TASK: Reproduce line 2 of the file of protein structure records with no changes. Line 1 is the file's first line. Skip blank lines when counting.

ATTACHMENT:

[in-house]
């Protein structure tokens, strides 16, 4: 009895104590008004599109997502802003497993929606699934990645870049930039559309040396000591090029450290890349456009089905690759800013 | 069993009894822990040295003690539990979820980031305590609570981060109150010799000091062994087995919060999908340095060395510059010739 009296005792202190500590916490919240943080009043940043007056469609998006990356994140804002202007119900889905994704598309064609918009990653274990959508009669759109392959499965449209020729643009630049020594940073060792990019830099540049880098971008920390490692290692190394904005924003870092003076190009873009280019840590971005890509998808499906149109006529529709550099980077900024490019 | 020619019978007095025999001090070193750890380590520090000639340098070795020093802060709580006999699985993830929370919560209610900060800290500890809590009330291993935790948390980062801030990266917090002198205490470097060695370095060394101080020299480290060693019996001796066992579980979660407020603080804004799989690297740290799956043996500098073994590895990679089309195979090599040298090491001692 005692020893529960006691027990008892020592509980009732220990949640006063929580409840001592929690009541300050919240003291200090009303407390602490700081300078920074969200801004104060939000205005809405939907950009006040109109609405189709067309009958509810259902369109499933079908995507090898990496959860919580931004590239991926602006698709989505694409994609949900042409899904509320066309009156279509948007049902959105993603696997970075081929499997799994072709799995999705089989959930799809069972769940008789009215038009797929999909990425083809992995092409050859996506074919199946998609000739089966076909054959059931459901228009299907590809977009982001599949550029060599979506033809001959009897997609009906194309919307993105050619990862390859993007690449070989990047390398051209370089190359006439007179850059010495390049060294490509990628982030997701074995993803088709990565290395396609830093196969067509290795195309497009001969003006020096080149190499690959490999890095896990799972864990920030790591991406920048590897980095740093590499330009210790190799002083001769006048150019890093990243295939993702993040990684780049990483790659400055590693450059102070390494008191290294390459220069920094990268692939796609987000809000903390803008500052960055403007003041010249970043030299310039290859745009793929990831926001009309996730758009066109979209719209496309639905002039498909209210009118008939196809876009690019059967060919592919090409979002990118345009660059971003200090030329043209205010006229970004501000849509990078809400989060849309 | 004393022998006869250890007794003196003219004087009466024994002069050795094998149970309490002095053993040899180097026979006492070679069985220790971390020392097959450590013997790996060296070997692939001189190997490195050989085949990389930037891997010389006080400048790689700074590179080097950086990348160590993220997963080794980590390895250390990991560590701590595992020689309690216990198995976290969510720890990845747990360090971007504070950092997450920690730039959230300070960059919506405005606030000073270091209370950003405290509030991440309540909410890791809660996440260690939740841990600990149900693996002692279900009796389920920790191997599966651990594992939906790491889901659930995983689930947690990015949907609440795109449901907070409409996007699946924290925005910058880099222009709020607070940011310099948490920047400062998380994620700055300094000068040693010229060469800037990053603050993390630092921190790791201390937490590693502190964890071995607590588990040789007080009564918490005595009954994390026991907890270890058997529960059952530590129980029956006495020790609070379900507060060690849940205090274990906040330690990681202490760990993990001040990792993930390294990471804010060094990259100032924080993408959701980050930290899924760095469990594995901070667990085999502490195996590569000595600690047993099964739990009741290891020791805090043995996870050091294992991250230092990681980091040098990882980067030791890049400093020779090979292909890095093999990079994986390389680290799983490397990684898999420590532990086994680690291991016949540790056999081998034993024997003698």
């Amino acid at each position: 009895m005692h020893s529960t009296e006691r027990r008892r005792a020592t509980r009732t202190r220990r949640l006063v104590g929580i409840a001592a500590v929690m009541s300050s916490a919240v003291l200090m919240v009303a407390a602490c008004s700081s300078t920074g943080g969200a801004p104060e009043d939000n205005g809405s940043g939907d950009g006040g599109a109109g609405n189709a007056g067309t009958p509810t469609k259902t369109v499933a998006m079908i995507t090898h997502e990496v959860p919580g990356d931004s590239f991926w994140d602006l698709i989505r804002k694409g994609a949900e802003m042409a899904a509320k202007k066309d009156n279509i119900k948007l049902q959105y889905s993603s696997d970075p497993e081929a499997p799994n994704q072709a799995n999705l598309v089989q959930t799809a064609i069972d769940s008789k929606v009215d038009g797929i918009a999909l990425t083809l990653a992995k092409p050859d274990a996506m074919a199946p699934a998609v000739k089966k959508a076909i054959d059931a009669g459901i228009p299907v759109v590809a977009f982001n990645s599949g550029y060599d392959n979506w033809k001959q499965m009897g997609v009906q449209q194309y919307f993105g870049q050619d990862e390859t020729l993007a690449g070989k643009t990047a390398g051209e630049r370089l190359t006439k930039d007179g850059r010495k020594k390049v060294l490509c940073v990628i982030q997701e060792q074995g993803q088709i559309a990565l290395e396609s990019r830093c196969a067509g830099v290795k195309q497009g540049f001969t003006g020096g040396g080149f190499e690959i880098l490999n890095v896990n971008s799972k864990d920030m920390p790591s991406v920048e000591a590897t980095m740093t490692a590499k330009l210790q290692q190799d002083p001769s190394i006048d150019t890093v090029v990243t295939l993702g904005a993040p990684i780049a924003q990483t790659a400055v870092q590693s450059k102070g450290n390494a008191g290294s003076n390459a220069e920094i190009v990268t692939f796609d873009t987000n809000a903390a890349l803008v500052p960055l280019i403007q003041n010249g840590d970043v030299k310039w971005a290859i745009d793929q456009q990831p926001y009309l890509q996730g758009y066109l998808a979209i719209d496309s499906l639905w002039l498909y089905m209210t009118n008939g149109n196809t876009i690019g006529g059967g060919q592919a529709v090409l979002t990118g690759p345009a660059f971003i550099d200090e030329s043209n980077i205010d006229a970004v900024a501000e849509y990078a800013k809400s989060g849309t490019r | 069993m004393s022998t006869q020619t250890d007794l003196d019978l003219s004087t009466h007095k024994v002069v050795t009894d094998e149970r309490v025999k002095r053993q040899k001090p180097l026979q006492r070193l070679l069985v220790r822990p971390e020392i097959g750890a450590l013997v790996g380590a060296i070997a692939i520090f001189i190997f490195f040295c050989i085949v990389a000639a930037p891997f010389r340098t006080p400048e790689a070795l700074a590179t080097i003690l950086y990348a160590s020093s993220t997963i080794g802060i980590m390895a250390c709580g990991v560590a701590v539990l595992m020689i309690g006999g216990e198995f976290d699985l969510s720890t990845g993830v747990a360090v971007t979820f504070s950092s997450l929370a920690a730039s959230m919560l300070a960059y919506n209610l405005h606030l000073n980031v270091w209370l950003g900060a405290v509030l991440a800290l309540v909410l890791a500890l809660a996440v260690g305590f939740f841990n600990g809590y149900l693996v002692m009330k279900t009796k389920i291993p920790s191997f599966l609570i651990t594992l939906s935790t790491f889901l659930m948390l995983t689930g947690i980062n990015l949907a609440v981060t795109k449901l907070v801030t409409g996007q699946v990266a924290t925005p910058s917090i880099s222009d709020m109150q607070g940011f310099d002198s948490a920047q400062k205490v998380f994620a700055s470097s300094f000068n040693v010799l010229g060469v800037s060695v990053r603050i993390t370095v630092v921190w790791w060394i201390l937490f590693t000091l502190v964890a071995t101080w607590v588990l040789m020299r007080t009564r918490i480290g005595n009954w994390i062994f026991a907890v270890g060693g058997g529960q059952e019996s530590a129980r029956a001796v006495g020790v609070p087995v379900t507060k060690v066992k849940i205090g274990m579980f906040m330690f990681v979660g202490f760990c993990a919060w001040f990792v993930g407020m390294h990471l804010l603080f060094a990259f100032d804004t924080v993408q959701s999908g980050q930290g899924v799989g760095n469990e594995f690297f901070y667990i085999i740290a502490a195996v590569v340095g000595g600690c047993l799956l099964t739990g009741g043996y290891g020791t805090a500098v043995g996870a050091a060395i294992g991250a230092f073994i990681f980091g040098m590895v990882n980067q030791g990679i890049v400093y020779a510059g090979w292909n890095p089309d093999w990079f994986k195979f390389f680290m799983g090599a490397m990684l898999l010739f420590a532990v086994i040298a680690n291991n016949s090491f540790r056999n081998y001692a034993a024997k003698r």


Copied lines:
């Protein structure tokens, strides 16, 4: 009895104590008004599109997502802003497993929606699934990645870049930039559309040396000591090029450290890349456009089905690759800013 | 069993009894822990040295003690539990979820980031305590609570981060109150010799000091062994087995919060999908340095060395510059010739 009296005792202190500590916490919240943080009043940043007056469609998006990356994140804002202007119900889905994704598309064609918009990653274990959508009669759109392959499965449209020729643009630049020594940073060792990019830099540049880098971008920390490692290692190394904005924003870092003076190009873009280019840590971005890509998808499906149109006529529709550099980077900024490019 | 020619019978007095025999001090070193750890380590520090000639340098070795020093802060709580006999699985993830929370919560209610900060800290500890809590009330291993935790948390980062801030990266917090002198205490470097060695370095060394101080020299480290060693019996001796066992579980979660407020603080804004799989690297740290799956043996500098073994590895990679089309195979090599040298090491001692 005692020893529960006691027990008892020592509980009732220990949640006063929580409840001592929690009541300050919240003291200090009303407390602490700081300078920074969200801004104060939000205005809405939907950009006040109109609405189709067309009958509810259902369109499933079908995507090898990496959860919580931004590239991926602006698709989505694409994609949900042409899904509320066309009156279509948007049902959105993603696997970075081929499997799994072709799995999705089989959930799809069972769940008789009215038009797929999909990425083809992995092409050859996506074919199946998609000739089966076909054959059931459901228009299907590809977009982001599949550029060599979506033809001959009897997609009906194309919307993105050619990862390859993007690449070989990047390398051209370089190359006439007179850059010495390049060294490509990628982030997701074995993803088709990565290395396609830093196969067509290795195309497009001969003006020096080149190499690959490999890095896990799972864990920030790591991406920048590897980095740093590499330009210790190799002083001769006048150019890093990243295939993702993040990684780049990483790659400055590693450059102070390494008191290294390459220069920094990268692939796609987000809000903390803008500052960055403007003041010249970043030299310039290859745009793929990831926001009309996730758009066109979209719209496309639905002039498909209210009118008939196809876009690019059967060919592919090409979002990118345009660059971003200090030329043209205010006229970004501000849509990078809400989060849309 | 004393022998006869250890007794003196003219004087009466024994002069050795094998149970309490002095053993040899180097026979006492070679069985220790971390020392097959450590013997790996060296070997692939001189190997490195050989085949990389930037891997010389006080400048790689700074590179080097950086990348160590993220997963080794980590390895250390990991560590701590595992020689309690216990198995976290969510720890990845747990360090971007504070950092997450920690730039959230300070960059919506405005606030000073270091209370950003405290509030991440309540909410890791809660996440260690939740841990600990149900693996002692279900009796389920920790191997599966651990594992939906790491889901659930995983689930947690990015949907609440795109449901907070409409996007699946924290925005910058880099222009709020607070940011310099948490920047400062998380994620700055300094000068040693010229060469800037990053603050993390630092921190790791201390937490590693502190964890071995607590588990040789007080009564918490005595009954994390026991907890270890058997529960059952530590129980029956006495020790609070379900507060060690849940205090274990906040330690990681202490760990993990001040990792993930390294990471804010060094990259100032924080993408959701980050930290899924760095469990594995901070667990085999502490195996590569000595600690047993099964739990009741290891020791805090043995996870050091294992991250230092990681980091040098990882980067030791890049400093020779090979292909890095093999990079994986390389680290799983490397990684898999420590532990086994680690291991016949540790056999081998034993024997003698």